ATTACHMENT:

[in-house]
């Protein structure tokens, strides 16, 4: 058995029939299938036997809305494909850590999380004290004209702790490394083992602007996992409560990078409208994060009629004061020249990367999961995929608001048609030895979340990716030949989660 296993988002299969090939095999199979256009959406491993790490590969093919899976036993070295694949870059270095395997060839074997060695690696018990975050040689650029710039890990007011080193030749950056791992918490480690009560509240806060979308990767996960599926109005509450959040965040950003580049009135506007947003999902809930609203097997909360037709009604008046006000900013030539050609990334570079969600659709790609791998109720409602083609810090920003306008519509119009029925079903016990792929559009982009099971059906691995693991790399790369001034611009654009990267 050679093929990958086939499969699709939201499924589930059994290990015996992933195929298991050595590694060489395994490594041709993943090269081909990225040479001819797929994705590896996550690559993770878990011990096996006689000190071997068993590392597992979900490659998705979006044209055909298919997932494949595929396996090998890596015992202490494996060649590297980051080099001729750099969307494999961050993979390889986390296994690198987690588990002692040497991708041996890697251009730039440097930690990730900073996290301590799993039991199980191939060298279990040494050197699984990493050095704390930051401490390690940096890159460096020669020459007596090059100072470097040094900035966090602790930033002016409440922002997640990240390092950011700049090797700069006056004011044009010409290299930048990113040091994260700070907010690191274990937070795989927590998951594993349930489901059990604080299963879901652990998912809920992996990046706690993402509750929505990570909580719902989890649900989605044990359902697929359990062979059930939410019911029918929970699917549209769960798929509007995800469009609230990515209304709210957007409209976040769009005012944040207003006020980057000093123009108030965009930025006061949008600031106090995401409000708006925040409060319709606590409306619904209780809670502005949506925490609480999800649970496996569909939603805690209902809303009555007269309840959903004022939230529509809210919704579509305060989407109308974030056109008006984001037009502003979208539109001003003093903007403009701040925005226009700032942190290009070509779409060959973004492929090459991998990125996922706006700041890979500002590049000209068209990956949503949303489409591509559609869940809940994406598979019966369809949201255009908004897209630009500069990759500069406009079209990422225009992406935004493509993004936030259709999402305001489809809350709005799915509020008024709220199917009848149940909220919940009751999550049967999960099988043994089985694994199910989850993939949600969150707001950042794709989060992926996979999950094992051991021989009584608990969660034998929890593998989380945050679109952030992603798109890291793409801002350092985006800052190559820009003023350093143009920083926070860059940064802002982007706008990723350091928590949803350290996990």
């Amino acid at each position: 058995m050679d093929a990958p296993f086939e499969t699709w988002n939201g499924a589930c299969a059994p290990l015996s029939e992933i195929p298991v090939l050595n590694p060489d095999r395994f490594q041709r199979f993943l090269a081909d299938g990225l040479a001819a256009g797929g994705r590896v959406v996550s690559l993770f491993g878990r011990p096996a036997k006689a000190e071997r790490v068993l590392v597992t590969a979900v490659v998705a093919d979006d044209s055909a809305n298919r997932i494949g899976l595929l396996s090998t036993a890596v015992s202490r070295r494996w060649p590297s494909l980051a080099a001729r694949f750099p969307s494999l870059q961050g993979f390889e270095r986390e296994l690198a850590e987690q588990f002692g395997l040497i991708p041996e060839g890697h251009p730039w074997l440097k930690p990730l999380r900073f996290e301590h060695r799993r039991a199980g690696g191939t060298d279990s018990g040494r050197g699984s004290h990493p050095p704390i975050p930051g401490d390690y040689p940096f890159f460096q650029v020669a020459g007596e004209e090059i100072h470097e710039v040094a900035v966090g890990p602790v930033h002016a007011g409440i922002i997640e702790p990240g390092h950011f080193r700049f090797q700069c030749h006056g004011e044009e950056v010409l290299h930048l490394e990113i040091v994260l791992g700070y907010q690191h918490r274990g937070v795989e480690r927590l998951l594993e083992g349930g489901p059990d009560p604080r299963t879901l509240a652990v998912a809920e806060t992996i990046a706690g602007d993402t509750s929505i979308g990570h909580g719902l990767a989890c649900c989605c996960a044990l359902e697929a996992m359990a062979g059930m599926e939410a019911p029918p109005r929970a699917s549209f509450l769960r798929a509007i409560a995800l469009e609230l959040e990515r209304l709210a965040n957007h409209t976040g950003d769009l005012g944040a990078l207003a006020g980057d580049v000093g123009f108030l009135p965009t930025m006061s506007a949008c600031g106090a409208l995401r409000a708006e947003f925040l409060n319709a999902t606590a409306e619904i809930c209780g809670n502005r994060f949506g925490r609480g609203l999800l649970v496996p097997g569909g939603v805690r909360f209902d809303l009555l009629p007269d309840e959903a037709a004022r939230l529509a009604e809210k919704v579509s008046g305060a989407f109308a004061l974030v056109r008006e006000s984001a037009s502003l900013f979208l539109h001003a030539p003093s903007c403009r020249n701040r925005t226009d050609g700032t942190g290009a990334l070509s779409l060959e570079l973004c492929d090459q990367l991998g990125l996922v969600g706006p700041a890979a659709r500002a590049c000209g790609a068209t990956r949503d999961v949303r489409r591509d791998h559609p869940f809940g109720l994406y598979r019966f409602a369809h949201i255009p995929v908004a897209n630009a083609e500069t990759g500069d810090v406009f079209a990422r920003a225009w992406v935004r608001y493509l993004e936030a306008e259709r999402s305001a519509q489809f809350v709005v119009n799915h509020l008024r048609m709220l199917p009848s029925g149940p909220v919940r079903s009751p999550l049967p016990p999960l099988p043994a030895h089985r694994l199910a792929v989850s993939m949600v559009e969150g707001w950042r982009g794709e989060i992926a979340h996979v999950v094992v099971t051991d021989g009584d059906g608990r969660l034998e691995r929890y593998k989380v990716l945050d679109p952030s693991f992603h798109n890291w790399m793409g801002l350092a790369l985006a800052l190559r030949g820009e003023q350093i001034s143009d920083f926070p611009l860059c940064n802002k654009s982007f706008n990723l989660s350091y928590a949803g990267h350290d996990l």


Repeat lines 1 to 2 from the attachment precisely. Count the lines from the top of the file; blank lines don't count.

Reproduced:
[in-house]
């Protein structure tokens, strides 16, 4: 058995029939299938036997809305494909850590999380004290004209702790490394083992602007996992409560990078409208994060009629004061020249990367999961995929608001048609030895979340990716030949989660 296993988002299969090939095999199979256009959406491993790490590969093919899976036993070295694949870059270095395997060839074997060695690696018990975050040689650029710039890990007011080193030749950056791992918490480690009560509240806060979308990767996960599926109005509450959040965040950003580049009135506007947003999902809930609203097997909360037709009604008046006000900013030539050609990334570079969600659709790609791998109720409602083609810090920003306008519509119009029925079903016990792929559009982009099971059906691995693991790399790369001034611009654009990267 050679093929990958086939499969699709939201499924589930059994290990015996992933195929298991050595590694060489395994490594041709993943090269081909990225040479001819797929994705590896996550690559993770878990011990096996006689000190071997068993590392597992979900490659998705979006044209055909298919997932494949595929396996090998890596015992202490494996060649590297980051080099001729750099969307494999961050993979390889986390296994690198987690588990002692040497991708041996890697251009730039440097930690990730900073996290301590799993039991199980191939060298279990040494050197699984990493050095704390930051401490390690940096890159460096020669020459007596090059100072470097040094900035966090602790930033002016409440922002997640990240390092950011700049090797700069006056004011044009010409290299930048990113040091994260700070907010690191274990937070795989927590998951594993349930489901059990604080299963879901652990998912809920992996990046706690993402509750929505990570909580719902989890649900989605044990359902697929359990062979059930939410019911029918929970699917549209769960798929509007995800469009609230990515209304709210957007409209976040769009005012944040207003006020980057000093123009108030965009930025006061949008600031106090995401409000708006925040409060319709606590409306619904209780809670502005949506925490609480999800649970496996569909939603805690209902809303009555007269309840959903004022939230529509809210919704579509305060989407109308974030056109008006984001037009502003979208539109001003003093903007403009701040925005226009700032942190290009070509779409060959973004492929090459991998990125996922706006700041890979500002590049000209068209990956949503949303489409591509559609869940809940994406598979019966369809949201255009908004897209630009500069990759500069406009079209990422225009992406935004493509993004936030259709999402305001489809809350709005799915509020008024709220199917009848149940909220919940009751999550049967999960099988043994089985694994199910989850993939949600969150707001950042794709989060992926996979999950094992051991021989009584608990969660034998929890593998989380945050679109952030992603798109890291793409801002350092985006800052190559820009003023350093143009920083926070860059940064802002982007706008990723350091928590949803350290996990």